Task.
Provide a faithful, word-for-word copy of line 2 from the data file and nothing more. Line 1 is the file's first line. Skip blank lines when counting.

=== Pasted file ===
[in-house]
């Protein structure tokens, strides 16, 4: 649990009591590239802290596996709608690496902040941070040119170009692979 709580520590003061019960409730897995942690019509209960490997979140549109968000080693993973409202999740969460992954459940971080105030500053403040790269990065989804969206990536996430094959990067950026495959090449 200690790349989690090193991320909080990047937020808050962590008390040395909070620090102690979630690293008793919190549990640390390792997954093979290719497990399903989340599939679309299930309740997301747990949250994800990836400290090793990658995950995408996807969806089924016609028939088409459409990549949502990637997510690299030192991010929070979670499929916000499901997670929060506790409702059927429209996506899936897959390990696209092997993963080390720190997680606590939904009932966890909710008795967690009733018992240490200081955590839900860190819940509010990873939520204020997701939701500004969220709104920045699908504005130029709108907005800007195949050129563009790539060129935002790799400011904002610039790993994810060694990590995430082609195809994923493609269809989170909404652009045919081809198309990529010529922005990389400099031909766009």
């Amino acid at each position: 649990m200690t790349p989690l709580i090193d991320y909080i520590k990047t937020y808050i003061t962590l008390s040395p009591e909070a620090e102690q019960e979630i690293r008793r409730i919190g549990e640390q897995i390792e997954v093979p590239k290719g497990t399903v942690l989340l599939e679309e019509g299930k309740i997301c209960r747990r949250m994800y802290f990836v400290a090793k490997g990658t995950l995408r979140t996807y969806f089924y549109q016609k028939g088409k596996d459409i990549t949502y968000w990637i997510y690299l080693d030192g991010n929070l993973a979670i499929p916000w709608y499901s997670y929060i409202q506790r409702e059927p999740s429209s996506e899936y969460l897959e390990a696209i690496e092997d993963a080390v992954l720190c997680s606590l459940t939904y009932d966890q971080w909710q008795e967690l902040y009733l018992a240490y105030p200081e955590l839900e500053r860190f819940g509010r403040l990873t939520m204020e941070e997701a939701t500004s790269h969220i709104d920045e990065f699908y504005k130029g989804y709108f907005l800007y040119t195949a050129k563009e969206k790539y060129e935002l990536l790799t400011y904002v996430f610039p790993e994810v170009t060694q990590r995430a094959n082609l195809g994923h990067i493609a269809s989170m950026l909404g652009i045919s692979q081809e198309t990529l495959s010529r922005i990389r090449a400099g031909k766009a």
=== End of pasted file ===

């Protein structure tokens, strides 16, 4: 649990009591590239802290596996709608690496902040941070040119170009692979 709580520590003061019960409730897995942690019509209960490997979140549109968000080693993973409202999740969460992954459940971080105030500053403040790269990065989804969206990536996430094959990067950026495959090449 200690790349989690090193991320909080990047937020808050962590008390040395909070620090102690979630690293008793919190549990640390390792997954093979290719497990399903989340599939679309299930309740997301747990949250994800990836400290090793990658995950995408996807969806089924016609028939088409459409990549949502990637997510690299030192991010929070979670499929916000499901997670929060506790409702059927429209996506899936897959390990696209092997993963080390720190997680606590939904009932966890909710008795967690009733018992240490200081955590839900860190819940509010990873939520204020997701939701500004969220709104920045699908504005130029709108907005800007195949050129563009790539060129935002790799400011904002610039790993994810060694990590995430082609195809994923493609269809989170909404652009045919081809198309990529010529922005990389400099031909766009």